Dear Robyn Rihanna Fenty:
I was maybe 7 years old when this happened.
My old man had been kicked out of the house for being an abuser and a cheat. Now, here he came a few days later, begging forgiveness. Mom wouldn't open the door, so he pleaded his case through the mail slot, promising to do better, promising to change. Mom stood firm. I, on the other hand, stood bawling like, well . . . a kid who missed his Dad. He saw that, and he worked me like a 9-to-5 job.
"Dad, I want you to come home," I wailed.
"I want to," he said, "but your mother won't let me."
So naturally, I turned on her. "Mom, why won't you let Dad come home?"
Still she held out. Finally, he left our door. We knelt on the couch and watched him walk toward the car. Halfway to the curb, though, he was seized by some dark impulse that wheeled him around and sent him hurtling toward the window. I ducked before he kicked it in. Mom didn't.
She took him back not long afterward. And he beat her on a regular basis until the day, about eight years later, terminal cancer rendered him too sick and weak to do so. I've always regretted whatever part my caterwauling played in influencing her to let him come back home.
Ms. Fenty, I know you've got a lot of people in your business right now, all with an opinion about how you should run your life.
I would not be surprised if you are fed up with it. I would only beg you to put that emotion aside and try to hear what you are being told: If this guy did what you say he did, you need to drop him like a hot rock.
"This guy," of course, being your boyfriend, singer Chris Brown. Last week, court papers were released detailing the alleged Feb. 8 altercation between the two of you. They tell how you and Brown, 19, were in a Lamborghini, leaving a music industry party in Beverly Hills, when you confronted him about a text message on his phone from his old girlfriend. How he allegedly told you he was going to beat the expletive deleted out of you when he got you home. How he allegedly pushed your head against the window, punched you with his right fist while steering with his left. How you pretended to be on the phone with your assistant and asked her to call the police. How he said, "You just did the stupidest thing ever! Now I'm really going to kill you!" How he allegedly choked you, threw your phone out the window, put you in a headlock, bit you.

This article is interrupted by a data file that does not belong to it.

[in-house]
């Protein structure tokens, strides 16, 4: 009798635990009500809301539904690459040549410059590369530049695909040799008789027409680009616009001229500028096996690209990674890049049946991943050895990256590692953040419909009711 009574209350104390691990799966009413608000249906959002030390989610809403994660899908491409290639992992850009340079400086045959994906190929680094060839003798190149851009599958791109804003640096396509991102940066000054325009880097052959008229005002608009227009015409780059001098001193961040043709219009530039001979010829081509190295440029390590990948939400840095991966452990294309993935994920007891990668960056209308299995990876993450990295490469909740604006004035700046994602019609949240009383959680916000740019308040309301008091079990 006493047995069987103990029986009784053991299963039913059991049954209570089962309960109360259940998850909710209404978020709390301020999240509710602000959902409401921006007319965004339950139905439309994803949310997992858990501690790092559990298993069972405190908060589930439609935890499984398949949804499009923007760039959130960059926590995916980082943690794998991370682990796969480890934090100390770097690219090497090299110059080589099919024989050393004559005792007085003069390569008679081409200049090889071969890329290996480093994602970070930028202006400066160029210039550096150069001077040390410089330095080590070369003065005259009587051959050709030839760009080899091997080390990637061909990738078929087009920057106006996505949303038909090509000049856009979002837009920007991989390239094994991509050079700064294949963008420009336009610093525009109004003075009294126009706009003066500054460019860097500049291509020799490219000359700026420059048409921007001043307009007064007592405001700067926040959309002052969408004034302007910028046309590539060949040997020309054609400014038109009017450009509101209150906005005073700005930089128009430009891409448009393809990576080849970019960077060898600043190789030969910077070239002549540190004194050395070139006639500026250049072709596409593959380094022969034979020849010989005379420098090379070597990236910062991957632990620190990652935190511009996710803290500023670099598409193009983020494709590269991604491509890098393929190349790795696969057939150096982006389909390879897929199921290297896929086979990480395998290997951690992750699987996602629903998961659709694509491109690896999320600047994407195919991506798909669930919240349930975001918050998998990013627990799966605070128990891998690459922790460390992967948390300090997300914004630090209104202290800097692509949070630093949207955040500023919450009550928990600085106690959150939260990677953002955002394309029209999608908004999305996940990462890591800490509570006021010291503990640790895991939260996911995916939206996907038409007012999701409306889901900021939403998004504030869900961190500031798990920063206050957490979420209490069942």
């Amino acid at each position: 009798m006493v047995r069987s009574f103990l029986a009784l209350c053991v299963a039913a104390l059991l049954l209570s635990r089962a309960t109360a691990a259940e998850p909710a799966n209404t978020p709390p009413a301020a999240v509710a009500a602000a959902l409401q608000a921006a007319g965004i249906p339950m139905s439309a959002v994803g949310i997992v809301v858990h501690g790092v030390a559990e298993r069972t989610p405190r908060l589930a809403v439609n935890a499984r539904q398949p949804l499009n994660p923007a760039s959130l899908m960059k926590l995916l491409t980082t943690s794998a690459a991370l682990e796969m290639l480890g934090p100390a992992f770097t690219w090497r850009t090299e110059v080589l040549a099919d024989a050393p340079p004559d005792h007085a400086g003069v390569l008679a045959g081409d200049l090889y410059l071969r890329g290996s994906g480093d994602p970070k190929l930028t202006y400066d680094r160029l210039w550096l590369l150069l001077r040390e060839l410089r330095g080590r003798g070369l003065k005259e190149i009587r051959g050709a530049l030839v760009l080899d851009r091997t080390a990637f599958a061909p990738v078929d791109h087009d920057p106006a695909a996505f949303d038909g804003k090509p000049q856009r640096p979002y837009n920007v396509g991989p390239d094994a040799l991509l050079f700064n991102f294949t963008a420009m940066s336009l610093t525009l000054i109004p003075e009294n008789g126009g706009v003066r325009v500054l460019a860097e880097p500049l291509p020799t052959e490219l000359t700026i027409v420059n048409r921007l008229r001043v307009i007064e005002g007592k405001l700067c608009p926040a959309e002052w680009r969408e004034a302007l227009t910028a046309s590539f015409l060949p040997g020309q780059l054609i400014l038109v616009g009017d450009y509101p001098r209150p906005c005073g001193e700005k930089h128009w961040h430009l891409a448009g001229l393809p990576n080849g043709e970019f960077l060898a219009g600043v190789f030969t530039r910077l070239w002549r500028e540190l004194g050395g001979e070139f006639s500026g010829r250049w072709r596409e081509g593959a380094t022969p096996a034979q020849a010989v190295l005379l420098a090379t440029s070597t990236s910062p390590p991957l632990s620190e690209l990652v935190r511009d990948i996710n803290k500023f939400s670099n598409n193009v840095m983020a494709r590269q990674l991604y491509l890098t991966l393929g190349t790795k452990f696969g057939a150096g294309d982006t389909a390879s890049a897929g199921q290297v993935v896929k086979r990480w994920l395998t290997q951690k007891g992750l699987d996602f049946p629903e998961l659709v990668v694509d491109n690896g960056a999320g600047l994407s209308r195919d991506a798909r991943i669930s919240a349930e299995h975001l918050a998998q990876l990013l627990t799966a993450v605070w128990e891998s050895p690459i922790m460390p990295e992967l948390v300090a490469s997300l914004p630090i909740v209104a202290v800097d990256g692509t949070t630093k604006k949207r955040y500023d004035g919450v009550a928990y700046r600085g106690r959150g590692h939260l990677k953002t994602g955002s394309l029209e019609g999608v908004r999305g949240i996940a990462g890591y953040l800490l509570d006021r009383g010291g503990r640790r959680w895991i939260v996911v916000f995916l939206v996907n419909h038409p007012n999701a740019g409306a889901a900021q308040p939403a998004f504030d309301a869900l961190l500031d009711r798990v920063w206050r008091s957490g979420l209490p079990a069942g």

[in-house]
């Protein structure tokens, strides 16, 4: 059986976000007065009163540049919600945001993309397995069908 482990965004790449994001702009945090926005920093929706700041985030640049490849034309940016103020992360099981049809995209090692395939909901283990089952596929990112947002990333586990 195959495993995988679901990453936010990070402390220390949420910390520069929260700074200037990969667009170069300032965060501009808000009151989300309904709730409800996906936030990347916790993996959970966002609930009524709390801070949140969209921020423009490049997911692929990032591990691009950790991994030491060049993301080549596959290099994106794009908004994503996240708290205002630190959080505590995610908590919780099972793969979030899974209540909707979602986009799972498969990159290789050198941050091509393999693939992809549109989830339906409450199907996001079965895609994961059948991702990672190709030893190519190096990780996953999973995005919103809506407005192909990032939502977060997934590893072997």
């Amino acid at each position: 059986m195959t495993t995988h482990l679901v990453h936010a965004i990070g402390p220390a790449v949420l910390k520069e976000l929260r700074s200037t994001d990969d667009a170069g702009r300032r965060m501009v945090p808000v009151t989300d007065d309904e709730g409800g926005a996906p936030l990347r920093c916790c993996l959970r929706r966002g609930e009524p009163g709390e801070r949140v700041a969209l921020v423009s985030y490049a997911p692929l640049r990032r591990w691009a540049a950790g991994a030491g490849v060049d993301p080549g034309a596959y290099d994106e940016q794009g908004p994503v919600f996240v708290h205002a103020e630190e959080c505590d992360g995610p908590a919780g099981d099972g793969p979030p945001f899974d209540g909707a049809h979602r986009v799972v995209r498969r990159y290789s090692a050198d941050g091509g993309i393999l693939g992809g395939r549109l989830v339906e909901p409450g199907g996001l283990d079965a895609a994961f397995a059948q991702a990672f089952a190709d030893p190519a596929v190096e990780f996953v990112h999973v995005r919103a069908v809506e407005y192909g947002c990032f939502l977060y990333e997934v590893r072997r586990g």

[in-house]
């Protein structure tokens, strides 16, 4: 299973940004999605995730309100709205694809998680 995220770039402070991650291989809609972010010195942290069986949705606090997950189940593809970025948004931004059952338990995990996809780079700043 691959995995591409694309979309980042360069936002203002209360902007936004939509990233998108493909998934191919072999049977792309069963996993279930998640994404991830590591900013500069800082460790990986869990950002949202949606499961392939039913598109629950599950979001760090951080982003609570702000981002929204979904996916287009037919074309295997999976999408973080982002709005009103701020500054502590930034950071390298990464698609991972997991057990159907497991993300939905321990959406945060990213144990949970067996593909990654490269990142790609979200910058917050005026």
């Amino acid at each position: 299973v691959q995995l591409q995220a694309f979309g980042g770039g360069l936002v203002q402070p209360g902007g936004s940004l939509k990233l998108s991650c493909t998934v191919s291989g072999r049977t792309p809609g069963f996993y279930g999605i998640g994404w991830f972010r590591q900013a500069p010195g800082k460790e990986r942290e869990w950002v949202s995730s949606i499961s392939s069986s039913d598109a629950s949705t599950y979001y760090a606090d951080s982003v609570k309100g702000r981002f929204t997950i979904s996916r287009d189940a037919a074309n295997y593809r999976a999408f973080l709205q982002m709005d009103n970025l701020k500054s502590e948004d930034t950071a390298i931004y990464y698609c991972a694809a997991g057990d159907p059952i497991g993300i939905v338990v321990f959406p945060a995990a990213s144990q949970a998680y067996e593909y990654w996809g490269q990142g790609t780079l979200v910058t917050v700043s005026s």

You can understand, perhaps, why many of us find it incomprehensible that you were reportedly spotted with him, apparently reconciled, just days later. Incomprehensible and yet, not surprising at all. On the contrary, it is the classic behavior of the battered woman. They tell themselves it was their fault. They tell themselves it was a one-time thing. They tell themselves he really is a good guy at heart. They tell themselves their love will change him.
They tell themselves lies, Ms. Fenty – lies, evasions and rationalizations. They tell themselves everything but the truth: that the man they love is damaged and dysfunctional. And that, absent some intense and committed therapy, he will do it again.
Repeating for emphasis: He will do it again. And again.
Yes, you're right. I've got a lot of nerve. I don't know you. Indeed, before this incident, I barely knew of you. You are a 21-year-old singer my youngest son has a crush on. My last crush was Gladys Knight.
But this issue strikes a resonant chord with me for obvious reasons. You deserve – every man and woman deserves – to be with someone you don't have to fear, someone who will not abuse, someone who will not resolve quarrels with his fists. Please think about it, Ms. Fenty.
I understand if you love him. But it's OK to love yourself some, too.
ABOUT THE WRITER
Leonard Pitts Jr., winner of the 2004 Pulitzer Prize for commentary, is a columnist for the Miami Herald, 1 Herald Plaza, Miami, Fla. 33132. Readers may write to him via e-mail at firstname.lastname@example.org. He chats with readers every Wednesday from 1 p.m. to 2 p.m. EDT at Ask Leonard.